- Paid prioritization practices that favor some traffic over other traffic, through the use of such techniques as traffic shaping, prioritization or resource reservation, in exchange for monetary or other consideration.
The FCC retained performance metric disclosures of the Open Internet Order which it considers beneficial to consumers without being unduly burdensome. All ISPs will be required to disclose:
- Service description – a general description of the service, including the broadband technology, “expected and actual” access speed and latency, and suitability for real-time applications; and
- Impact of non-BIAS data services – if existing, what non-mass market BIAS data services are offered to end users and how they may affect last mile capacity available and performance of BIAS service.Significantly, the FCC eliminated additional reporting obligations required under its 2015 Title II Order which it considered unduly burdensome to ISPs, in particular the performance metric which required disclosure of “packet loss, geographically-specific disclosures, and disclosure of performance at peak usage times.” The FCC observed that the Obama Administration’s OMB declined to approve packet loss as a reporting obligation for mobile ISPs due to high cost versus minimal consumer benefit, since packet loss is less of concern to consumers than whether the BIAS service supports real time applications. Id. Para. 222.
The Commission also retained the Open Internet Order required disclosures of commercial terms of service, including:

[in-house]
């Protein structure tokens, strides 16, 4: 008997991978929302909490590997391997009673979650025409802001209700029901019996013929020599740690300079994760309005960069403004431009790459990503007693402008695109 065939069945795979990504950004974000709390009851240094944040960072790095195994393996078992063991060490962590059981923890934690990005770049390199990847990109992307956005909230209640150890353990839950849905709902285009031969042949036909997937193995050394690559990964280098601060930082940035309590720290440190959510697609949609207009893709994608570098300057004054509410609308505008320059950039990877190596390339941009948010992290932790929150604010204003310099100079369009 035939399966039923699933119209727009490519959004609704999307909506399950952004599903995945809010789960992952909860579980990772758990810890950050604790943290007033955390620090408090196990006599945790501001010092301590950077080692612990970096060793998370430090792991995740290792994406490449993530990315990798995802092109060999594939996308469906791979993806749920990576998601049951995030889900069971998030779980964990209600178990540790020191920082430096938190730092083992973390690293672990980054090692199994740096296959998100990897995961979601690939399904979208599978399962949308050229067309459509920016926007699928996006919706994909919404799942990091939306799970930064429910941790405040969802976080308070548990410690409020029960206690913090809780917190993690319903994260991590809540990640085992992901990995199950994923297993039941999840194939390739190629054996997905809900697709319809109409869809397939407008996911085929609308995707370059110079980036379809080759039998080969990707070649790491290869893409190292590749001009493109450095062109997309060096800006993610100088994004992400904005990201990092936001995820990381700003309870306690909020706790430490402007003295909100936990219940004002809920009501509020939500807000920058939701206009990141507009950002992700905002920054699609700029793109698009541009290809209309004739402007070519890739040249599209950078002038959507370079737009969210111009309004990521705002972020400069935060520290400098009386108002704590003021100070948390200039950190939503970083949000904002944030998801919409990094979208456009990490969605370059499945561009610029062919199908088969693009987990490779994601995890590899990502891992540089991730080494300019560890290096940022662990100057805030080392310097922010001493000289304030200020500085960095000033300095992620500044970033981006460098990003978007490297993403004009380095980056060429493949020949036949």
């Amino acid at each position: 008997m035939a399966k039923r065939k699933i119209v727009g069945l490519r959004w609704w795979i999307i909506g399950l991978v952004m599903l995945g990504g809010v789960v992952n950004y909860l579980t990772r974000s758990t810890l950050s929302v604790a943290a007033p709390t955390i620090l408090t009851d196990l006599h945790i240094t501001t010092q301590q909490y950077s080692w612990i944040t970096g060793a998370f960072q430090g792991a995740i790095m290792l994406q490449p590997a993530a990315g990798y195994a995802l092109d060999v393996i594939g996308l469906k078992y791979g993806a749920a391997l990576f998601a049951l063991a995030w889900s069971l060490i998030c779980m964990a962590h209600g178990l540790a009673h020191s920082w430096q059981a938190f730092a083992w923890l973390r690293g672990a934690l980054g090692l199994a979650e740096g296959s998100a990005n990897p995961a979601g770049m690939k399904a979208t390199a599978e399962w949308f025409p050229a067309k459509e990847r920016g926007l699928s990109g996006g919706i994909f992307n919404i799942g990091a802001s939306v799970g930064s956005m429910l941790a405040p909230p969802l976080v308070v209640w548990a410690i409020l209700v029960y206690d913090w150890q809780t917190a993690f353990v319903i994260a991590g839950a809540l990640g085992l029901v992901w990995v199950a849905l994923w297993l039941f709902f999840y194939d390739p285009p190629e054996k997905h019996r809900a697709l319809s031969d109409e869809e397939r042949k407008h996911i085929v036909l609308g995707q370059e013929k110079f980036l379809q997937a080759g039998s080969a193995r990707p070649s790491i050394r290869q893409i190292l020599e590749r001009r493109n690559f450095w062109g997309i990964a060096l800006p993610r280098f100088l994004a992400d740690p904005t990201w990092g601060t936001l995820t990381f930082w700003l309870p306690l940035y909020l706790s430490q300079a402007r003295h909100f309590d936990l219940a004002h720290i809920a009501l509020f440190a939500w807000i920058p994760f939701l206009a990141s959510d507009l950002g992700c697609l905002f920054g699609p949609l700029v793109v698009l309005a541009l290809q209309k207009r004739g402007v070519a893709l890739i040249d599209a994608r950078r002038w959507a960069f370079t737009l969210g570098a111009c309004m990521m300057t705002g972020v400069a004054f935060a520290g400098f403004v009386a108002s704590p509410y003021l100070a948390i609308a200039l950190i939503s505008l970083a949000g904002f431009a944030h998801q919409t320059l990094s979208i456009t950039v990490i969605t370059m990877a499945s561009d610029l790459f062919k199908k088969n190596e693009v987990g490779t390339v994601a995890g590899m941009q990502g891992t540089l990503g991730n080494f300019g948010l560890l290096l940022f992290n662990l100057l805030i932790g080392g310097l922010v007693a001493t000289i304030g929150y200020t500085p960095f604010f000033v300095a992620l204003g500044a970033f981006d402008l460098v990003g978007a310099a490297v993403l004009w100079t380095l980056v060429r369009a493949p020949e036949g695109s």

- Price (including fees for early termination or additional network services);
- Privacy Policies (including whether any network management practices involve inspection of network traffic, and whether traffic is stored, provided to third parties, or used for non-network management purposes); and
- Redress Options (practices for resolving customer complaints and questions)
Impact on Small Providers
The Commission declined to maintain a small provider exemption given its elimination of what it considers the most burdensome additional reporting obligations of the transparency rule under the 2015 Title II Order. It therefore considers an exemption for small providers unnecessary, reasoning that universal disclosure will avoid entry barriers by entrepreneurs and other small businesses that rely on BIAS services.
Means and Format of Disclosure
With over 4500 ISPs offering BIAS service in the U.S., the FCC continues to require public disclosure of transparency rule requirements so that entrepreneurs and businesses can have necessary information to select an ISP. The Commission provides two options for ISP disclosures: (1) on a publicly available website (and also accessible by the disabled); or (2) transmit them to the Commission for the FCC to publish on a publicly available website. Draft Order, Para. 225. For the latter option, the Consumer and Government Affairs and Wireline Competition Bureaus will issue a future Public Notice.
The FCC is expected to release its final approved version of the Restoring Internet Freedom Order in the coming weeks. We will update this Alert based upon the text of the final Order, which will be effective 60 days following publication in the Federal Register.
If you have questions or need help supplementing and revising your company’s transparency disclosures, please contact Doug Bonner or Katherine Barker Marshall of Potomac Law Group.
Note: This Bulletin is not intended as legal advice. Readers should seek professional legal counseling before acting on the information it contains.